Wednesday, 9 March 2016

Crossbills eating bricks and new spring migrants

I started the day in Maridalen which is still in the grips of winter. Highlight (?) was a singing Willow Tit which at least shows they haven’t all mysteriously died off. GG Shrike, Goshawk and Hawfinch were also seen plus lots of Common Crossbills including birds with wing bars and giving trumpet calls but all just Common. I had a group of birds visiting a brick wall on the barn where they were definitely eating something but why I am not sure. They were attacking both the mortar between the bricks and the bricks themselves. I can only assume they were after minerals. They do I think also eat grit to help with digestion but I don’t think this was the case here. The birds were predominantly males so was nothing to do with minerals for egg formation either. I took some video so you can see and judge yourselves. I searched BWP hoping for an explanation but only found the following: “Often reported eating mortar, putty, ash, and similar nutrient-rich substances” with no attempt to explain why.

Moving towards the fjord it suddenly felt more like spring with the snow having melted on some of the fields at Bygdøy. Here there were over 100 Greylag Geese on the fields plus my first Lapwing of the year and a flyover Stock Dove. Still no Skylarks or Snow Buntings though. At Huk there were now 49 Oystercatchers whose calls definitely gave a feeling of spring.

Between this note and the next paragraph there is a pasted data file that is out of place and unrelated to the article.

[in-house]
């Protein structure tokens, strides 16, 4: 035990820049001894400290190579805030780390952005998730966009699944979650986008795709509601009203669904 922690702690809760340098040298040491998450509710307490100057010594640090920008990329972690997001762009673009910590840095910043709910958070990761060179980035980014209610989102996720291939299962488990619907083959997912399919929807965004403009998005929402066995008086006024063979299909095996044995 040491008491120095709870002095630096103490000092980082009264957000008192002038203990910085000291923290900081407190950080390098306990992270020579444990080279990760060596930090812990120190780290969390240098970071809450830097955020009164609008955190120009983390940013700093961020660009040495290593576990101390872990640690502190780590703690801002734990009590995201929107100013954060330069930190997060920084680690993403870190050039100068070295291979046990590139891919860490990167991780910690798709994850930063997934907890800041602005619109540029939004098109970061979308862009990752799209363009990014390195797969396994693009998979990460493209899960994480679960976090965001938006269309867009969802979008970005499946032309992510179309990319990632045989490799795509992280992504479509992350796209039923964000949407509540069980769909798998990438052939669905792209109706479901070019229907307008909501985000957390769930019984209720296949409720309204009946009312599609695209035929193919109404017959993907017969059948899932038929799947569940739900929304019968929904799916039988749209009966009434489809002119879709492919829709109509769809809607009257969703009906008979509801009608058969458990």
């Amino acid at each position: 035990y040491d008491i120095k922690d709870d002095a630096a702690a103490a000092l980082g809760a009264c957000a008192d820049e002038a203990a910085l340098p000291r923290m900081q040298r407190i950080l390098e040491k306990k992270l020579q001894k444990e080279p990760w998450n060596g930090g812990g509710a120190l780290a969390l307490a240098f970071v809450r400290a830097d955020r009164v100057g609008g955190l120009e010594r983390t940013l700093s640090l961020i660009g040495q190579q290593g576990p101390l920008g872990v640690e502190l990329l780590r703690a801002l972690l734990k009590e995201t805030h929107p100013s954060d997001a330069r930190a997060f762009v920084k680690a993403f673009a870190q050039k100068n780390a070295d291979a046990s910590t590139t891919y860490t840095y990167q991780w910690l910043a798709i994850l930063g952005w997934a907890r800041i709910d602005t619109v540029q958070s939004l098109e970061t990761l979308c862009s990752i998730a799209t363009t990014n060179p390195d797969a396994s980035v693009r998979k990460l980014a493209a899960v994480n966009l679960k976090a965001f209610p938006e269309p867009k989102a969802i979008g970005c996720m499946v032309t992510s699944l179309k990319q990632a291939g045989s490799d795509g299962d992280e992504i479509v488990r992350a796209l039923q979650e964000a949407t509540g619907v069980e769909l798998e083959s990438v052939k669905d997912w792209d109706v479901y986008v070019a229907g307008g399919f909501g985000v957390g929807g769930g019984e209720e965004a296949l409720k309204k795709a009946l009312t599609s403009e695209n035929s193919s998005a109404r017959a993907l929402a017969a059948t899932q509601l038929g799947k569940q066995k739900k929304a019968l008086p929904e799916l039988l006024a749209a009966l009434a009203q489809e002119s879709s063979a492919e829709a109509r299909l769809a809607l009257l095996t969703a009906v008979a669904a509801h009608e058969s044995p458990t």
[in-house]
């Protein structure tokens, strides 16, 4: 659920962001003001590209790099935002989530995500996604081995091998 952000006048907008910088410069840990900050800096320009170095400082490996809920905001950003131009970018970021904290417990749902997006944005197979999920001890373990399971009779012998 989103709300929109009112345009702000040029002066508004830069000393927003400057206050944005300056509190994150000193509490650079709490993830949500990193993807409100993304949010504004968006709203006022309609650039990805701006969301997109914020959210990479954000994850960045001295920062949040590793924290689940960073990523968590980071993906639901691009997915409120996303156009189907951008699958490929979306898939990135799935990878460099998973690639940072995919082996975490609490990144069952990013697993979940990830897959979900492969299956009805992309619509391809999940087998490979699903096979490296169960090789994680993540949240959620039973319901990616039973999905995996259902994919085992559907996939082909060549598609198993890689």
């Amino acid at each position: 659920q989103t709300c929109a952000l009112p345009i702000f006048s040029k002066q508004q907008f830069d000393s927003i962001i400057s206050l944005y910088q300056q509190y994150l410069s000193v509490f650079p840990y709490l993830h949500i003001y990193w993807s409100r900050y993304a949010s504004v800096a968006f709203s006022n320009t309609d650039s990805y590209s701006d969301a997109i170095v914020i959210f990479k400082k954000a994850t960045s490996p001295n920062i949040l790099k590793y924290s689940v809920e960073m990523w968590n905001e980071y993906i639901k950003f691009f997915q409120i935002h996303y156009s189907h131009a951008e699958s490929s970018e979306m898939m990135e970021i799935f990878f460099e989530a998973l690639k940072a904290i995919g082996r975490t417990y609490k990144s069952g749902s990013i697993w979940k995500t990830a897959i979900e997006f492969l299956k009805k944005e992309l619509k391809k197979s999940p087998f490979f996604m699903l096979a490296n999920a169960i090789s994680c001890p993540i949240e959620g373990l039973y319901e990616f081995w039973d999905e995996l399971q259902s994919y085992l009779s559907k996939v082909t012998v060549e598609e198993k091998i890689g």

Fornebu was also able to add to the spring feeling with my first Starlings and Common Snipe of the year and a calling flock of 11 Whooper Swans heading north east.

Some new snow in the afternoon though showed that winter is not letting go that easily!
Not exactly a normal backdrop for a photo of Common Crossbill (grankorsnebb)

you can see the tongue of the left hand bird as though he is trying to lick the brick

note the tongue of the left hnd bird

a wing barred Common Crossbill
the usual adult (male?) Goshawk (hønsehauk) showing well

Great Grey Shrike (varsler) still present in Maridalen

lots of Greylags back now

a definite sign of spring is seeing the first flowering Coltsfoot (hestehov)

Oslo and Akershus' first Lapwing (vipe) of the year
with such long tufts it must be a male
los of Oystercatchers (tjeld)
but still very much winter for this Red Squirrel in Maridalen
my first Starlings (stær) of 2016
and a migrating flock of Whooper Swans (sangsvane)


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